read more here ...

Tuesday, 1 April 2008

Seriously Flawed Decision-Making

I found this article written by James Giermanski under http://www2.csoonline.com/exclusives/column.html?CID=33447, where you can find the full article. Here an extract:

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Recently I met with a small group of former FBI agents at a monthly
breakfast. The conversations, usually connected to past Bureau activities,
moved to the discussion and criticism of Department of Homeland Security (DHS)
and Customs and Border Protection (CBP). The flavor of comments follow:
they’re out of touch with industry in the container security area; they’re in
the pocket of big business; they lack vision; they’re arrogant; and they don’t
have leadership; they lack talent; and more. However, while some old crusty
ex-agents said it was “all of the above,” the consensus, if there was one, was
that the fundamental problem within the Department was weak and sometimes flawed
leadership. While I would expect those comments about DHS from a
competitive agency, thinking about the breakfast discussion later that day, it
occurred to me that, perhaps, this really is a core problem, especially with
container security. Therefore, I put together three examples of what I
believe represents seriously flawed decision-making important to our security
and reflective of questionable and inept leadership within the
Department. All examples involve decision-making tied to container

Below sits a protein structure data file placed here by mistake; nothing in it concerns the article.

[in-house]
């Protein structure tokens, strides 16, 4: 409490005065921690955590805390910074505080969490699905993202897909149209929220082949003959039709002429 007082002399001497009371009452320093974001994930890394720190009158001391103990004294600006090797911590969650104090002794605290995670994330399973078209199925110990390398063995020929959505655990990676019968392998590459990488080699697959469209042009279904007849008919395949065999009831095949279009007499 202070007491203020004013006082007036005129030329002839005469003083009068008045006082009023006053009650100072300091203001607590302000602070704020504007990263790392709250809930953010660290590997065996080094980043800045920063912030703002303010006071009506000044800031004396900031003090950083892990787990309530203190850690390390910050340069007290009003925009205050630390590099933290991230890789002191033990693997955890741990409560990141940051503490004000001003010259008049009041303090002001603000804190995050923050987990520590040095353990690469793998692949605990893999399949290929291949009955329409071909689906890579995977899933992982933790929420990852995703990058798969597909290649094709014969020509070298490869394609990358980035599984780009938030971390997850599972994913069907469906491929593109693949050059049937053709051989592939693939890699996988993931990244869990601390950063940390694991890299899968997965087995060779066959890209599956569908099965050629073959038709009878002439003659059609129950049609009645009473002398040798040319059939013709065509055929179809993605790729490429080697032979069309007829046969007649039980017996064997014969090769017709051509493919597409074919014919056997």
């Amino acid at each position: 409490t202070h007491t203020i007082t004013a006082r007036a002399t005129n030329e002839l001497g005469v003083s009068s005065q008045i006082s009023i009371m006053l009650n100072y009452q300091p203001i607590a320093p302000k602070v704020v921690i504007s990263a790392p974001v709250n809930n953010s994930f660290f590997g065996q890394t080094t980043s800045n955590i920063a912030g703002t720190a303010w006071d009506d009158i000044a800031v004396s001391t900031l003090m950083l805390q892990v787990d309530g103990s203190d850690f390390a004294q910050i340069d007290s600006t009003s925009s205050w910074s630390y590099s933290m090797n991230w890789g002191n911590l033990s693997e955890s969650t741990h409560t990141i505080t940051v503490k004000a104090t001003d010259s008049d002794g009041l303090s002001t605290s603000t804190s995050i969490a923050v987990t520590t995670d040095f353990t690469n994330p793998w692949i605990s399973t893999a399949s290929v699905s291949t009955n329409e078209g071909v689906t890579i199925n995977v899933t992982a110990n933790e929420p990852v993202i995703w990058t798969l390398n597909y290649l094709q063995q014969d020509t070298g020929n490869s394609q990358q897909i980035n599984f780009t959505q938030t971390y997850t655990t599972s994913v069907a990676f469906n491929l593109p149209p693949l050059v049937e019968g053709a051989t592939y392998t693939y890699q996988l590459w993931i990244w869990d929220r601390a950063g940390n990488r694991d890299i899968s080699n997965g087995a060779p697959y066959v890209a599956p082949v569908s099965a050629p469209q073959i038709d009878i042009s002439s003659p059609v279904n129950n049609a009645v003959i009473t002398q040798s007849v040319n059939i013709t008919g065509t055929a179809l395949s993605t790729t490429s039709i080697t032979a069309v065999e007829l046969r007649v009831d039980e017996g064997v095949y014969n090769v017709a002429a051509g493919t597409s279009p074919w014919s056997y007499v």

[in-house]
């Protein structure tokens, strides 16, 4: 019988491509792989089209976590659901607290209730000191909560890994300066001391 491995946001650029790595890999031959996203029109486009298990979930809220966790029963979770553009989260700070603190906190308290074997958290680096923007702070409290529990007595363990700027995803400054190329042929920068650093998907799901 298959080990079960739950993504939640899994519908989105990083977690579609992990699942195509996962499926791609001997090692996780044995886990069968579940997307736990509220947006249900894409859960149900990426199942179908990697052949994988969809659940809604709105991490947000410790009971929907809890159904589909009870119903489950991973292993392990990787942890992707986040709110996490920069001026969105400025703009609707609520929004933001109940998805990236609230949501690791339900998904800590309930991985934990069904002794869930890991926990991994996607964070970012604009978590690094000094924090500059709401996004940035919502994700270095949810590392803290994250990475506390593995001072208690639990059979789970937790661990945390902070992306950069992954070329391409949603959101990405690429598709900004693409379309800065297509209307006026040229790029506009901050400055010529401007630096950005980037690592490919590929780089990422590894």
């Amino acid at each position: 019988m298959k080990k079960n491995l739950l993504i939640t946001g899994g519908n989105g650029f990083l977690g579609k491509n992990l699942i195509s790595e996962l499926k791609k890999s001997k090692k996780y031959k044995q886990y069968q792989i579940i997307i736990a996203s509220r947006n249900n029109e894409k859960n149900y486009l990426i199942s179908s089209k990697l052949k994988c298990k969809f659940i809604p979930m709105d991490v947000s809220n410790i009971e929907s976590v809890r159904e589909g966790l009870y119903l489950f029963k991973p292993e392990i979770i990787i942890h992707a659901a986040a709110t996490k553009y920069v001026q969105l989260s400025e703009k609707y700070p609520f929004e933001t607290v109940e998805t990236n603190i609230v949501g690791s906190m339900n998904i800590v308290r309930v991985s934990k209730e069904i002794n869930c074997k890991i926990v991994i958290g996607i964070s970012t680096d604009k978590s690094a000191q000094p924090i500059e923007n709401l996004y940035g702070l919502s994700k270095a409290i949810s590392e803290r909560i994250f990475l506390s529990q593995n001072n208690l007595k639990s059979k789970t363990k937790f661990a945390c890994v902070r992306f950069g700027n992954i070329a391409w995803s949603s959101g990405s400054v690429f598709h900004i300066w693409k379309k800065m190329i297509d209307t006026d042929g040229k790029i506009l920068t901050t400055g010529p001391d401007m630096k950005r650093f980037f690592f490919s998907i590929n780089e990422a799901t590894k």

security. The first example involves leadership incongruence within DHS as
demonstrated by CBP’s focus on and fascination with the electronic sensing of
“doors only” access or entry into a sealed container. The second is the
commitment to radio frequency (RF) devices for container security such as either
RFID (Radio Frequency Identification) tags already in use at our ports, or
according to CBP’s Request for Information (RFI) dated December 12, 2007,
the potential use of Bluetooth-related technology using prescribed frequency
ranges published and available through the Federal Communications Commission
(FCC). The third example is CBP’s incredible reliance on import security
programs with their inherent core concern for “inbound” container security to
the exclusion of “export” container security. Only short examples of
each of these three fixations will or should demonstrate the level of competent
leadership within DHS, perhaps making credible the talk around the former
agents’ breakfast table.


Full article
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Monday, 17 March 2008

Rebuilding Public-Private-Partnership

Global Trade is reliant on an efficient Public-Private-Partnership to enable, grow and facilitate trade while concurrently achieving business objectives and complying with public policy regulations. Global business continuously strives to find ways to reduce trade transaction costs and increase trade volumes. Concurrently, Governments are challenged to effectively use only a limited budget to meet economic, customs and security policies without impeding trade. While these private and public roles are complementary, they are also a point of trade transaction friction. The sources of the friction include tightening customs, regulatory and security requirements, limited public infrastructure, port congestion and incompatible Business-to-Business and Business-to-Government processes. As globalization increases, the cost of this friction increases. In order to reduce this friction and sustain trade, it is necessary to see the Public-Private-Partnership in a new light. The new Public-Private-Partnership to facilitate trade is becoming a different method of procuring public services and infrastructure by combining the best of the public and the best of the private sectors capabilities – sharing activities in a trusted environment..